• Summarize: Another result of Korah’s rebellion was that the 250 men who rebelled with him were suddenly killed by fire from the Lord.
  5. Results of Rebellion – Others Who Murmured Against Moses.
    • Ask: “After these terrible and dramatic judgments upon the rebels, do you think anyone would speak against Moses again?” (surely not).
    • Tell the students we would naturally think that such a vivid and deadly display of God’s power would prevent anyone else from rebelling against His chosen leaders.
    • Ask a volunteer to read Numbers 16:41-42.
    • Tell the class that the very next day the people murmured against Moses and Aaron!
    • Ask: “What did they say?” (“You have killed the people of the Lord”).
    • Explain the following:
      • Even though God was the one who opened the earth and sent forth the fire, the people blamed Moses and Aaron.
      • This murmuring may have started among the surviving family members or friends of those whom God killed.
      • The people gathered at the Tabernacle to speak against Moses and Aaron.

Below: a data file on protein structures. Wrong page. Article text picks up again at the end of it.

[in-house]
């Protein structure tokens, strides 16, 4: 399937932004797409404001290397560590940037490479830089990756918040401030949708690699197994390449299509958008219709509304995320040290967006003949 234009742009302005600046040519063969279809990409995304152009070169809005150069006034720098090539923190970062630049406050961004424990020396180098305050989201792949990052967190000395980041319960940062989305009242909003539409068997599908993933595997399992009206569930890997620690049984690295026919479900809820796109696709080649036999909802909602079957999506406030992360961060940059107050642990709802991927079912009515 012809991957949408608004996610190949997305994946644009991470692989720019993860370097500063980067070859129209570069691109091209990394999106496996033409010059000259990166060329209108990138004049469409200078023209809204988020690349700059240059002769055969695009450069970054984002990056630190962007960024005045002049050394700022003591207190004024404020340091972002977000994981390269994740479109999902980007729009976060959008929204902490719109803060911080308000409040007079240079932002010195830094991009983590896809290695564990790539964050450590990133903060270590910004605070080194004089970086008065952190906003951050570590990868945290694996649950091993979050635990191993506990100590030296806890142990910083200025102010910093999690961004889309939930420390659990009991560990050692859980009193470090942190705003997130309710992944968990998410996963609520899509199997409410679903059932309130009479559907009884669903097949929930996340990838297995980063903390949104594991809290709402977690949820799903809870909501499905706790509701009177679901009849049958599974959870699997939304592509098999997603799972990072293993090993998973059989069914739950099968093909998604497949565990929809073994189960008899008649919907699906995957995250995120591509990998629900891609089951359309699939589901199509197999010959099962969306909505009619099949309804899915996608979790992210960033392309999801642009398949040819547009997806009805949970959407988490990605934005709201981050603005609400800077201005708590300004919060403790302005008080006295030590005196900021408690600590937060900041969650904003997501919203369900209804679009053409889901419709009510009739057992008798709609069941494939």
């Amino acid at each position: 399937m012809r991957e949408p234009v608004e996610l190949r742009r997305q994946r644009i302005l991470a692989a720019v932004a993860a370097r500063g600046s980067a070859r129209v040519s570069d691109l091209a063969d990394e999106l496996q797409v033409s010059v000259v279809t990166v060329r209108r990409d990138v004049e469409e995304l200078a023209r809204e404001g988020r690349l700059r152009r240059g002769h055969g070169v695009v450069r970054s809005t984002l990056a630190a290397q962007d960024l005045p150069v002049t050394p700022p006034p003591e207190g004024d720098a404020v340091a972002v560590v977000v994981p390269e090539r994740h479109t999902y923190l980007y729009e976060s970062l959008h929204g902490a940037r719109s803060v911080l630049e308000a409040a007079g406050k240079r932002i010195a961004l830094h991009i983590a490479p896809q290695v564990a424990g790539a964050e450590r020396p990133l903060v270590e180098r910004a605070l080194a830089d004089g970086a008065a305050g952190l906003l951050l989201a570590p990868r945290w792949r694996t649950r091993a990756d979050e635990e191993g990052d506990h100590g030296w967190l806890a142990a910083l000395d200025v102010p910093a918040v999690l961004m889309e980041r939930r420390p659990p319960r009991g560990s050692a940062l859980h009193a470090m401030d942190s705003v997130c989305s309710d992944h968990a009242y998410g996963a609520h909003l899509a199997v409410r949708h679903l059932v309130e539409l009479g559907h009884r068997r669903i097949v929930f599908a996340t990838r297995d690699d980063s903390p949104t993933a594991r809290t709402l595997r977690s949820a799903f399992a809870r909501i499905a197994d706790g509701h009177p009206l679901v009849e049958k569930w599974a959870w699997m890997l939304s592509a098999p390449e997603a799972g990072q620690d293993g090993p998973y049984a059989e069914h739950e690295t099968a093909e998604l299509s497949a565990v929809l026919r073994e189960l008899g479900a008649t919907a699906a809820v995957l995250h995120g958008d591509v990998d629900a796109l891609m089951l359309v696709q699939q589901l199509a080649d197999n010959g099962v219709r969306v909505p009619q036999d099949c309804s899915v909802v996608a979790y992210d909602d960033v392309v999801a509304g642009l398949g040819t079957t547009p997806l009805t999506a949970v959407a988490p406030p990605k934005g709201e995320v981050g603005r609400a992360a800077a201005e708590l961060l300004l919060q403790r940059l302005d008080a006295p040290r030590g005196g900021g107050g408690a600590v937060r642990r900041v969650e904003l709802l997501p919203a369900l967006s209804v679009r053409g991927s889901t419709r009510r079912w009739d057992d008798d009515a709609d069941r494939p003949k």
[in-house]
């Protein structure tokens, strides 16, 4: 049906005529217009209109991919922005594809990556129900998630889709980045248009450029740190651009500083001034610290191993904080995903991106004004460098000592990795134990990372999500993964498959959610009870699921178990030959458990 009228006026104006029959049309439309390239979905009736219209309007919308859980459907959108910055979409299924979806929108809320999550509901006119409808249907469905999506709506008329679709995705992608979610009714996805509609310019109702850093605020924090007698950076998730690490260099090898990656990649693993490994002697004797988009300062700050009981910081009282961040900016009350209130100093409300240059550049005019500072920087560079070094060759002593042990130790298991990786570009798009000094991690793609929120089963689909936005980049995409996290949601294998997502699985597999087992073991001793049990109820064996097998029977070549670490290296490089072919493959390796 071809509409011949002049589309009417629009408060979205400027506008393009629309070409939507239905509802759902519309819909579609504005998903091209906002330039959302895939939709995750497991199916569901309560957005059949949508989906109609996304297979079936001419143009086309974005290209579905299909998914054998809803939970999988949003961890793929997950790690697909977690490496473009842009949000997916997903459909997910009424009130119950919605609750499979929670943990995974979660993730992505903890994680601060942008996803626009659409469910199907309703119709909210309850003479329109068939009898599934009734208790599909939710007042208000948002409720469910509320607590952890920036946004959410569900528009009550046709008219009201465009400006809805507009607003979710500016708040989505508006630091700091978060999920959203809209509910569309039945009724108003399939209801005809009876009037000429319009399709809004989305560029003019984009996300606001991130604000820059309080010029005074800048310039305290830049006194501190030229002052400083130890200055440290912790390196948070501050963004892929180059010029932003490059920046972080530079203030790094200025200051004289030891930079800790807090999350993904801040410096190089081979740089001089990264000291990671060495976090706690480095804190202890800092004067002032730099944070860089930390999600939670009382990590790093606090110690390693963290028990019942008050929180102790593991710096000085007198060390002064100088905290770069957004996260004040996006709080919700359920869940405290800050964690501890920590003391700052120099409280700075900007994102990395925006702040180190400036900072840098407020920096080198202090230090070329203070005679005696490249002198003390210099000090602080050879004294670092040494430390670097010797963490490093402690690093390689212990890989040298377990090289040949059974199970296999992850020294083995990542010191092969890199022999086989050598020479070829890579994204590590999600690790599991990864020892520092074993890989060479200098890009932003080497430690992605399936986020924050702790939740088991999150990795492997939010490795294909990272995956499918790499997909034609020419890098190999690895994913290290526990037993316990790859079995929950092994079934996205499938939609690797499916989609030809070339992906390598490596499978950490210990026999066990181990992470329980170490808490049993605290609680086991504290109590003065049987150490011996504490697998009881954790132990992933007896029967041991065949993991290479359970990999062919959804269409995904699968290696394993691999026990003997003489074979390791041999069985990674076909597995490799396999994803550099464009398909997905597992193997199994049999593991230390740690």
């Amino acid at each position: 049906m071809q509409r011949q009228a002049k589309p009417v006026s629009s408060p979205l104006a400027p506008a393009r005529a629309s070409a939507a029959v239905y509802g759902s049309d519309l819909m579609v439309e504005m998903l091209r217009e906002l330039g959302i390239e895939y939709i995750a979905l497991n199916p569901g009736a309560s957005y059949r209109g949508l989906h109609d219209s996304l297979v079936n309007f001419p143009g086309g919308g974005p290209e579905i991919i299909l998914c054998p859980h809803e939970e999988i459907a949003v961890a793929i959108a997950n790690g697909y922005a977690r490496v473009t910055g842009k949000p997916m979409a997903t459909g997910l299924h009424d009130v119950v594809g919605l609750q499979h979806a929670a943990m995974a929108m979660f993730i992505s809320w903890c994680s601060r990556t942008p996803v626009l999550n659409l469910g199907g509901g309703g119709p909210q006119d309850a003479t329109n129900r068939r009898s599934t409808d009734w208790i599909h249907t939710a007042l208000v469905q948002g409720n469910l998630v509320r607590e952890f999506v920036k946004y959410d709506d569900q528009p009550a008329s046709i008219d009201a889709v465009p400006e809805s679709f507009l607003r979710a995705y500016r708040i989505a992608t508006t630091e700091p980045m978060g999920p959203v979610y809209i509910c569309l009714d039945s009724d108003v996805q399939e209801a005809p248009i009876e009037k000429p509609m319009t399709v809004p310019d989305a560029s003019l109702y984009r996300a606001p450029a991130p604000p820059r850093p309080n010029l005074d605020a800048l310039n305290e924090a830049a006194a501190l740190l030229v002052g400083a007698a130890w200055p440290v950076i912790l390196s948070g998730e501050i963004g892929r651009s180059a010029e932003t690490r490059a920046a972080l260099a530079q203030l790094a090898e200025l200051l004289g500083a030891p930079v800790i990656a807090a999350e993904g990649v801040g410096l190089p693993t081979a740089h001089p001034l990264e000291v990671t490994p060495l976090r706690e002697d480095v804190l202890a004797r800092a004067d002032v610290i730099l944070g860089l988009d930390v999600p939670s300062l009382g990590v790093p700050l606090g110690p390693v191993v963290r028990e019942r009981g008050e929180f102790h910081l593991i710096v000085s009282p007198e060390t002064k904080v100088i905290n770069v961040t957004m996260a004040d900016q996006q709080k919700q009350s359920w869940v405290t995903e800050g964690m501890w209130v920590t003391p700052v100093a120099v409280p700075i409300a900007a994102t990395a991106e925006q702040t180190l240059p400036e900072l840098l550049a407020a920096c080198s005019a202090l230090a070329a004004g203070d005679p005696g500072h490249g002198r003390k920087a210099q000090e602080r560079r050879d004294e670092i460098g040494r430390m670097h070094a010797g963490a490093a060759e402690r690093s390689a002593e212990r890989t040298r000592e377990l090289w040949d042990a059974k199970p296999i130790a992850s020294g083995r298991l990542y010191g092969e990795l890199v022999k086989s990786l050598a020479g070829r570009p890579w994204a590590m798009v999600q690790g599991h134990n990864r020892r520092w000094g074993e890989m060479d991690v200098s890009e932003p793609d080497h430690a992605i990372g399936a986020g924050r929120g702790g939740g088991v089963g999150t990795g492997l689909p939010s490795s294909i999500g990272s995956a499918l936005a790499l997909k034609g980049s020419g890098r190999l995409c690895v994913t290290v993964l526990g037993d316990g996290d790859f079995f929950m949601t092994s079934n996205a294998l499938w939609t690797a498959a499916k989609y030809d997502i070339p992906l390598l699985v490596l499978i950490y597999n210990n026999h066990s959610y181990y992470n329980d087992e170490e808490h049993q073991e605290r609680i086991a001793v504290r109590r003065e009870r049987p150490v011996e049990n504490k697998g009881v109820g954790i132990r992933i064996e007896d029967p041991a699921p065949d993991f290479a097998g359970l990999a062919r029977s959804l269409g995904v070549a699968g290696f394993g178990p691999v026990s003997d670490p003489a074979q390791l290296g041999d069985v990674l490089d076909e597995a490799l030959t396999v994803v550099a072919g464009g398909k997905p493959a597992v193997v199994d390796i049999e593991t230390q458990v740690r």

• Ask: “According to verse 42, what appeared at the Tabernacle?” (the glory of the Lord).
    • Tell the students that God sent a plague among the people. Moses and Aaron interceded to stop the plague.
    • Ask a volunteer to read Numbers 16:49.
    • Ask: “How many Israelites died in the plague?” (14,700).
    • Summarize: The day after God killed Korah and the other rebels, the Israelites murmured against Moses and Aaron. The result was that God killed 14,700 of them!
  6. God Miraculously Vindicated Aaron’s Position.
    • Explain the following:
      • God wanted to settle the question of Aaron’s authority as priest once and for all, so He arranged a demonstration.
      • He told the leader of each tribe to bring a rod (staff, stick) on which his name was written.
      • Aaron’s rod was among the others.
    • Hold up the stick or walking cane you brought to class. Stress the fact that it is dead and lifeless, just like the rods brought by Aaron and the others.
    • Explain that God said the rod of the man whom He chose to be priest would miraculously blossom.
    • Tell the class they placed all the rods in the Tabernacle overnight.
    • Read Numbers 17:8-10.
    • Ask: “What happened to Aaron’s rod?” (it budded and brought forth ripe almonds).